Greek Islands & Cyclades


GC-1 Athens - Athens ( 2 weeks )

  • Athens - Cape Sounion - Kythnos - Serifos - Sifnos - Ios - Santorini - Folegandros - Milos - Hydra - Poros - P. Epidauros - Aegina - Kalamaki - Athens

GC-2 Athens - Athens ( 2 weeks )

  • Athens - Kea - Tinos - Mikonos - Delos - Paros - Skinousa - Amorgos - Santorini - Ios - Sifnos - Serifos - Kythnos - Kalamaki - Athens


GD-4 Kos - Kos Dodecanese / Cyclades ( 2 weeks )

  • Kos - Leros - Patmos - Amorgos - Skinousa - Ios - Folegandros - Santorini - Astypalea - Tilos - Halki - Symi - Nisiros


The island of Kythnos, or, as the locals call it, Thermia, lies between Kea (Tzia) and Serifos, 54 nautical miles from Pireaus.

Administratively, Kythnos belongs to the Kea province of the Prefecture of Cyclades. It has an area of about 100 sq. km. (38 sq. miles) and a circumference of 36 miles. The terrain is rocky with Ai-Lias (336 m.) the tallest pick.

Although Kythnos is not far from Piraeus and Kea, one can find there unexpected peacefulness. Here, too, the terrain is mainly mountainous, but the harshness of the bare earth is relieved here and there by vines or fig-trees like brushstrokes on it, while pretty little bays form indentations in its coastline. There are steep cliffs on the northern side of the island.

The small gulfs which keep the sea peaceful, the white houses, the streets and the old windmills, are some of the attractions of the island. Kythnos is close to Athens, so it is suitable even for weekends.

Beautiful beaches can be found at Meriha, Loutra (you can reach Loutra by bus from Meriha or Hora), Agios Stefanos (40' min. walk from Hora), Skylou, Kolona and Panagia Kanala. Other good beaches for swimming can be found at Episkopi and Flambouria bay (accessible only by boat).

Between Kithnos and Sifnos, Serifos is 73 nautical miles from Piraeus. Bare, undulating hills interspersed with small, fertile valleys cover this picturesque island. The rocky coastline is deeply indented with a succession of coves and bays.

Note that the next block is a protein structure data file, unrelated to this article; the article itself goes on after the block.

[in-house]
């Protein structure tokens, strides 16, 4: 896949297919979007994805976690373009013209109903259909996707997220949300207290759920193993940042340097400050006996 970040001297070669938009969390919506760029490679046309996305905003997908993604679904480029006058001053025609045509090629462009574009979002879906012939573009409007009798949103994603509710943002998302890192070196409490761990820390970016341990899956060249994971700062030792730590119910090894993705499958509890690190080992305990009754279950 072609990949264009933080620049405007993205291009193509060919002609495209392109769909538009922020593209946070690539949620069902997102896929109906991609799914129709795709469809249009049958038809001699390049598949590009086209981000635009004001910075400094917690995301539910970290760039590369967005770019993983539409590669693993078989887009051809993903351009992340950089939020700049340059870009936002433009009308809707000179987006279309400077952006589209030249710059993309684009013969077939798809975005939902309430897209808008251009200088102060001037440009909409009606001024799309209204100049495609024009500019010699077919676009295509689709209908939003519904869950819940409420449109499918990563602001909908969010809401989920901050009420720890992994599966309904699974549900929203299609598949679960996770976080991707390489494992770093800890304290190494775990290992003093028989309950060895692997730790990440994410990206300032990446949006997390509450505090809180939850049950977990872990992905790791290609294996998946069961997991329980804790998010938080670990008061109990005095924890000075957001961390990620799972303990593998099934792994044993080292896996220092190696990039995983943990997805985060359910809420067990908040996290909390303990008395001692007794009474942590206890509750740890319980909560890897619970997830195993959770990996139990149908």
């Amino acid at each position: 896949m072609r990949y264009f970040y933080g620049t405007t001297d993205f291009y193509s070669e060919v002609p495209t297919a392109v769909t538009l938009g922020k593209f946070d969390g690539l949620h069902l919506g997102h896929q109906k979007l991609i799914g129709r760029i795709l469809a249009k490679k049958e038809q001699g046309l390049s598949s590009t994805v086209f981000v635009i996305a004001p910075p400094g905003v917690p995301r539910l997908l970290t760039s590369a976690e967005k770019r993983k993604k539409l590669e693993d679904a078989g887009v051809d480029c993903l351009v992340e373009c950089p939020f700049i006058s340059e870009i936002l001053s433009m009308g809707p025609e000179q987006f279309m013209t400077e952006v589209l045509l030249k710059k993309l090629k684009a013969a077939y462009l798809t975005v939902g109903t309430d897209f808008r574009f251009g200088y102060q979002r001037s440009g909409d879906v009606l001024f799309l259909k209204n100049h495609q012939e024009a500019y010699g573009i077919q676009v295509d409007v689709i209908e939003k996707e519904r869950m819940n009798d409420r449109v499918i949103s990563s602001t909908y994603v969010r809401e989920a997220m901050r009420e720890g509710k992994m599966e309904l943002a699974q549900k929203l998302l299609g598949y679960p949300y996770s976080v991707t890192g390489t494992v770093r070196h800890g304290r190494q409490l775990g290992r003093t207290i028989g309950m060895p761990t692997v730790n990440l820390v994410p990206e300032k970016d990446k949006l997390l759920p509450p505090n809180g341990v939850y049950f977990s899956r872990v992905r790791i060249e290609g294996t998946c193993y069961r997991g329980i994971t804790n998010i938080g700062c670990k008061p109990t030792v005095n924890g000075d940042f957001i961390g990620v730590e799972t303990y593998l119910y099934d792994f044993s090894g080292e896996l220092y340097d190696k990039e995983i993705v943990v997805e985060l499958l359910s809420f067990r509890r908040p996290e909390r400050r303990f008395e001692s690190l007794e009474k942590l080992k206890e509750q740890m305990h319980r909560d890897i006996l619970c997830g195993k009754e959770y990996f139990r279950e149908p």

The curious rock formations resemble human figures which call to mind the myth of Danae, Perseus and Medusa, as if these prehistoric inhabitants of the island had been turned to stone.

The most interesting site of the island, the monastery of Taxiarhes is located on the main mountain, which looks like a castle. If you're looking for a quiet place, with wonderful beaches to spend your holidays, Serifos is the place.

According to mythology Perseas with his mother Danae, came to the island in a box that was thrown in the sea. Perseas grew up in the island and he was the one to kill the terrifying Medusa.

Ferries call at Livadi, the sheltered port on the eastern side of the island, where there is a long, horseshoe-shaped sandy beach.

Perched on the top of a steep hill, Hora or Serifos, the main town of the island, with its little cube-shaped houses and churches in the island style, with its Venetian castle above, looks like a fairy tale town.

The fortress-like monastery of the Archangels (moni Taxiarhon), near the village of Galani, which houses some fine wall-paintings and important books and manuscripts, is of special interest.

The village of Panagia (which takes its name - meaning 'Our Lady' - from the dedication of a fine 10th century church) commands a panoramic view of the whole island.

The greatest attraction of Serifos is its magnificent beaches (Mega Livadi, Koutalas,Agios Sostis, Psili Amos, Agios Ioannis, Sikamia).

Sifnos is one of the six islands that make up the Western Cyclades. It is wellknown both in Greece and abroad, for its unique and changeless traditional whitened buildings harmonising enchangly with the natural surroundings, for its remarkable cleanliness, for its countless churches and monasteries and its superb beaches.